From their new guide, The Future of the Digital Workplace comes this tidbit of wisdom on “fixing work”:
Email promised to improve on the failings of phones, fax machines, and snail mail when it rose to prominence in the 1990s. Slack, the workplace chat company, vowed in 2013 that its software would sweep away the irredeemable failings of email and usher in a happier, more productive age of work. And now the cycle has begun again; today, a new vanguard of startups is making a raft of promises to fix the dysfunction of Slack.
Perhaps the reason we haven’t found the perfect communication tool yet is that the problem isn’t about technology. Melissa Mazmanian, an associate professor at the University of California, Irvine with joint appointments in computer science and organization and management, offered an alternate theory. After years spent studying how workers use email, smartphones, and other forms of communication to signal our value at work, Mazmanian concluded the real root of our communication problems lies not in the tools themselves, but in workplace culture.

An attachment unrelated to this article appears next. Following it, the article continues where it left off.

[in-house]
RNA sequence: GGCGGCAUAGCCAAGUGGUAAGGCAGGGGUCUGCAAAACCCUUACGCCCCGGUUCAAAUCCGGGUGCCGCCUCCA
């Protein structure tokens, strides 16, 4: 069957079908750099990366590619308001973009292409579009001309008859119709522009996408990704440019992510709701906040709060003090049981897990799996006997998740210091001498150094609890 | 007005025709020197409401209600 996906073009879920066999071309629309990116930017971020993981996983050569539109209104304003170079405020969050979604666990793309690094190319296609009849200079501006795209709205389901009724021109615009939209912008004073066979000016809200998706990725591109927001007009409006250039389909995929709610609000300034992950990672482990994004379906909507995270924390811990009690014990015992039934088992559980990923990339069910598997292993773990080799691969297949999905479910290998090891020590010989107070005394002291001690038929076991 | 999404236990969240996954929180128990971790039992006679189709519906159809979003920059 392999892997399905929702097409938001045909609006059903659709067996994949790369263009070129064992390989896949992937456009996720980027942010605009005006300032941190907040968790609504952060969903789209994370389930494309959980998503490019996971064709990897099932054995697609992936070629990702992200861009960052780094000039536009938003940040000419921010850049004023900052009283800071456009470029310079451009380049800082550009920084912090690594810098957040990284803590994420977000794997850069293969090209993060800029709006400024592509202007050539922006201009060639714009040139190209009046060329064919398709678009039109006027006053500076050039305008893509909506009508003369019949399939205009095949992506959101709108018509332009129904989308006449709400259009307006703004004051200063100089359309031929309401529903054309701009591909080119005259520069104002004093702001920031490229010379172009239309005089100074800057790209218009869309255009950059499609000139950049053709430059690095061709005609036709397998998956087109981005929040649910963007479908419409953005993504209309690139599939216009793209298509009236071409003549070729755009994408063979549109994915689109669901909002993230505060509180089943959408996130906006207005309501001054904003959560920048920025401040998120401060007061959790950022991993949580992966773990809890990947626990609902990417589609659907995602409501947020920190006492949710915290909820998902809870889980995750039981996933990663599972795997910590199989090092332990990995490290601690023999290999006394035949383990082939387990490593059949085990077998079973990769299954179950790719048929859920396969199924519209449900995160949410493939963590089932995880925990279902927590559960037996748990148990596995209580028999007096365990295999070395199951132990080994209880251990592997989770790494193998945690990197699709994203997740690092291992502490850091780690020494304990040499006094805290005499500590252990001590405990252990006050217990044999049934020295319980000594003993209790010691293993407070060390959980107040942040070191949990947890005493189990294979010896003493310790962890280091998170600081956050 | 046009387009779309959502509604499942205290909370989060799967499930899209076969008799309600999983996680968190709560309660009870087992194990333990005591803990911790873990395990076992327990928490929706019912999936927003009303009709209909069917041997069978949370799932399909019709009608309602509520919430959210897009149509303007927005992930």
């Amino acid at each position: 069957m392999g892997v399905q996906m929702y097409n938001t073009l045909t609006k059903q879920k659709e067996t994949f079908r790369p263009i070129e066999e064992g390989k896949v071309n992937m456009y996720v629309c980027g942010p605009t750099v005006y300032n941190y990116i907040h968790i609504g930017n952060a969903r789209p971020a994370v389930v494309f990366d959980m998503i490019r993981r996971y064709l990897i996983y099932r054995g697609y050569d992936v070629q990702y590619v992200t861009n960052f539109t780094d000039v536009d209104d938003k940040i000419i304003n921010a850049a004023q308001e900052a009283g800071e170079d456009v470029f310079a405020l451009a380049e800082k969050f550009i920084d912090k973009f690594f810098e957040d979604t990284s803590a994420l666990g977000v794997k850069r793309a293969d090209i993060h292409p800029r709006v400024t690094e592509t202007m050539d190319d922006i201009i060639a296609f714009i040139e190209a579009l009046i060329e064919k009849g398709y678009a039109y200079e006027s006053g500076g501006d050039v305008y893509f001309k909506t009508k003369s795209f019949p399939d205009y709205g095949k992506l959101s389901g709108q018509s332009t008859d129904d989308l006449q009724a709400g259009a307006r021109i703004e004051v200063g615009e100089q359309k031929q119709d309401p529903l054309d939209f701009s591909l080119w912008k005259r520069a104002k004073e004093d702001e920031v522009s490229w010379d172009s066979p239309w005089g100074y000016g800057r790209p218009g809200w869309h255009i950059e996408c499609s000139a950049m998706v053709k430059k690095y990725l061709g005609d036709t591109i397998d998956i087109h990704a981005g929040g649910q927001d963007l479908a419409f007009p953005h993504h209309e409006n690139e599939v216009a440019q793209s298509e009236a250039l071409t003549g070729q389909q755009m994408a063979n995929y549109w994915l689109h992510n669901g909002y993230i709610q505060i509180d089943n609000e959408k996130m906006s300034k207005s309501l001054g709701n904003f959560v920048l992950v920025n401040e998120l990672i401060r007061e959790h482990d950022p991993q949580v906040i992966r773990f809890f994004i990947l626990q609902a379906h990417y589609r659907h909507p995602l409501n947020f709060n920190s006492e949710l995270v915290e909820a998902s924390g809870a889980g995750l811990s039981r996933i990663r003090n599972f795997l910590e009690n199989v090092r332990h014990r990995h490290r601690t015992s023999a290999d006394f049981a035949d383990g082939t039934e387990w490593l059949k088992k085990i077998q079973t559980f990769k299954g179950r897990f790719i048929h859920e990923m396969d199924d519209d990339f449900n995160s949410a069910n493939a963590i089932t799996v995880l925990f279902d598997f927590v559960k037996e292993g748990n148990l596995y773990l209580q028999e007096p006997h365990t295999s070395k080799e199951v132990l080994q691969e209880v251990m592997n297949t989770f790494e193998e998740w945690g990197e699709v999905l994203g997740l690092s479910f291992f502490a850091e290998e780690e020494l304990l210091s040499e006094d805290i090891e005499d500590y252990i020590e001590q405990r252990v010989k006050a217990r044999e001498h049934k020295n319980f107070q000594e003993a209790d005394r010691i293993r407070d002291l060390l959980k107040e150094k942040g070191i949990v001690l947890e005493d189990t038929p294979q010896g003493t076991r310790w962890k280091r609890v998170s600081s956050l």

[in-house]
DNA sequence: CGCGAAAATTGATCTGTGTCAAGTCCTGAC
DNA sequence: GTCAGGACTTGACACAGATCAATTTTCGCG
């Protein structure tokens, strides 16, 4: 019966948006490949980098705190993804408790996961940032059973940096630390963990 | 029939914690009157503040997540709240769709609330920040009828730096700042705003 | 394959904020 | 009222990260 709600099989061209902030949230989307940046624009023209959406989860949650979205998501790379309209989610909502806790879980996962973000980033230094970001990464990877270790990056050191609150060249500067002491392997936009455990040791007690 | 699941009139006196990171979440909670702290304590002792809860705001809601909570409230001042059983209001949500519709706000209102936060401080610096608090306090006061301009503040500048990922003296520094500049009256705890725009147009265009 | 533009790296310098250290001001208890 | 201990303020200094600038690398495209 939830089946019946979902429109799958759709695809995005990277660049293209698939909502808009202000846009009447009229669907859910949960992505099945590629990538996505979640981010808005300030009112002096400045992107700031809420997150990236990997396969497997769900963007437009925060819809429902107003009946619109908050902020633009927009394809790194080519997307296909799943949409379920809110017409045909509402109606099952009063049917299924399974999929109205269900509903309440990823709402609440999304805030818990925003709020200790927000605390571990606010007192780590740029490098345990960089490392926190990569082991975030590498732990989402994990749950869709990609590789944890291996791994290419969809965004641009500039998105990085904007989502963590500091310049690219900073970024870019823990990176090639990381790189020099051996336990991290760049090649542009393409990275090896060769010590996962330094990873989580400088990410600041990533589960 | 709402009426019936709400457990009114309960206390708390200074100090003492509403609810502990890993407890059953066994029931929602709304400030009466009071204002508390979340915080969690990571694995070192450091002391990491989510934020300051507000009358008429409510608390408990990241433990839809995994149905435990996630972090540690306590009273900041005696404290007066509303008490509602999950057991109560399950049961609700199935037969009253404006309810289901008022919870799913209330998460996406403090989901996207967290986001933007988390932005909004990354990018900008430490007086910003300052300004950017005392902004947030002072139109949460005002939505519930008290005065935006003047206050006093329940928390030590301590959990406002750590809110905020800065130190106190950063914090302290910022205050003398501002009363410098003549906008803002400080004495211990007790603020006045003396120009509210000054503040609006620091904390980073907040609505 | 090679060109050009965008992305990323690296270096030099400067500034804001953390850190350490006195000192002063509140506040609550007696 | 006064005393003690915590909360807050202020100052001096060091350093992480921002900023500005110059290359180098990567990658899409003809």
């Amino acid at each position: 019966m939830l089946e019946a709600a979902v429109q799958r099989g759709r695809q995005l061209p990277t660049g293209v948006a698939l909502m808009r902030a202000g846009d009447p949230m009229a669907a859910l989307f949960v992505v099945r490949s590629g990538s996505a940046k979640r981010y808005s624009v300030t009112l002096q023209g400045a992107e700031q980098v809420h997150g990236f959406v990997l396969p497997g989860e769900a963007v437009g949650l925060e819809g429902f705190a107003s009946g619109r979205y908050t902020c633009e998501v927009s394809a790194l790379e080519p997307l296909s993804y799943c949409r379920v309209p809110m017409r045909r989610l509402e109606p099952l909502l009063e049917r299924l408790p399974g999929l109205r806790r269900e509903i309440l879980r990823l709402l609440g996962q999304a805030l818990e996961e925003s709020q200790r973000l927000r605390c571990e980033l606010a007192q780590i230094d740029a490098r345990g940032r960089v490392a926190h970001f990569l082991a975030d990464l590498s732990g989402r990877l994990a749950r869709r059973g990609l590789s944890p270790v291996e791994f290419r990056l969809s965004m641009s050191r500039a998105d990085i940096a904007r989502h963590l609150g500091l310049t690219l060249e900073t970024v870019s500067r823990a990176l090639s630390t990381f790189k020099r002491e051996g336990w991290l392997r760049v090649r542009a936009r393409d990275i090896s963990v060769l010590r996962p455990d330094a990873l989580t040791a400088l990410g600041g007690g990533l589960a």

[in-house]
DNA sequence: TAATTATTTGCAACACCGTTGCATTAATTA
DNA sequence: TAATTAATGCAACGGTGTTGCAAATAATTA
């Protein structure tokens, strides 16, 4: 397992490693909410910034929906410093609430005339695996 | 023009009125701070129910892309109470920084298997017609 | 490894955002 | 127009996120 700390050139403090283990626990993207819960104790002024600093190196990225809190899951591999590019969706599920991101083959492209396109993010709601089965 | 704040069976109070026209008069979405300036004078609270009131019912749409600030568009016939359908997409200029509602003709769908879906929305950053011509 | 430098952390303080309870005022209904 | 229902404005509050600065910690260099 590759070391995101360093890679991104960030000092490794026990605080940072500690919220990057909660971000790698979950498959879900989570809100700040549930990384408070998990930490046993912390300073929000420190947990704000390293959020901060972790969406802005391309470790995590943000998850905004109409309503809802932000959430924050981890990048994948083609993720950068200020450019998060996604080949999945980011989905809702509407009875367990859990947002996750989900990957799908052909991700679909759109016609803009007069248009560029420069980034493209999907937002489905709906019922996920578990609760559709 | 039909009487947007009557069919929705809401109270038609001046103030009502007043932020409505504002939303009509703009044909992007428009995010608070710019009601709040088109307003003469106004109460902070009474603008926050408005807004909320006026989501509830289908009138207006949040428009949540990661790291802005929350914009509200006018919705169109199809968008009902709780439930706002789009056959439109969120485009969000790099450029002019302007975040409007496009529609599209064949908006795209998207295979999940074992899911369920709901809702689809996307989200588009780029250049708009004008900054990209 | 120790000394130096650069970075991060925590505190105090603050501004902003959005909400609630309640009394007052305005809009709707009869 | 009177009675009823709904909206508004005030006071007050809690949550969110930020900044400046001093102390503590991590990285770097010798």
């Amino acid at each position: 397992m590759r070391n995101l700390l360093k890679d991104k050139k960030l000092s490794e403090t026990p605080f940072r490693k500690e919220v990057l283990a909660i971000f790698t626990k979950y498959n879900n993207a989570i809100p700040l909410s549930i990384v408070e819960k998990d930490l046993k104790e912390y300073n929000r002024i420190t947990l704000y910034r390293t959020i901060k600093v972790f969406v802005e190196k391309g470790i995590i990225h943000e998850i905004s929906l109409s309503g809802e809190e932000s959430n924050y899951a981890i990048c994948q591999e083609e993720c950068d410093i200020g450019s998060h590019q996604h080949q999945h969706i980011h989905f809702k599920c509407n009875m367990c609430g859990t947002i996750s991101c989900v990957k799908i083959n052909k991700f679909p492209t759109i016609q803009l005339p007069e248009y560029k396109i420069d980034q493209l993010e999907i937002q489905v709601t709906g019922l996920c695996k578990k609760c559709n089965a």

And the article continues as an interview where the author keeps asking how to implement new tools anyway. Brilliant.
Listen, without cultural support and active practice by the C-Suite, no amount of technology or tools will change a thing. Nary a dent. This notion also applies to digital transformation, design-driven innovation, and remote collaboration.
You’ll know when the culture is ready for something new when you have fixed all of your communication issues. That’s the real heart of any problem that technology alone can not solve.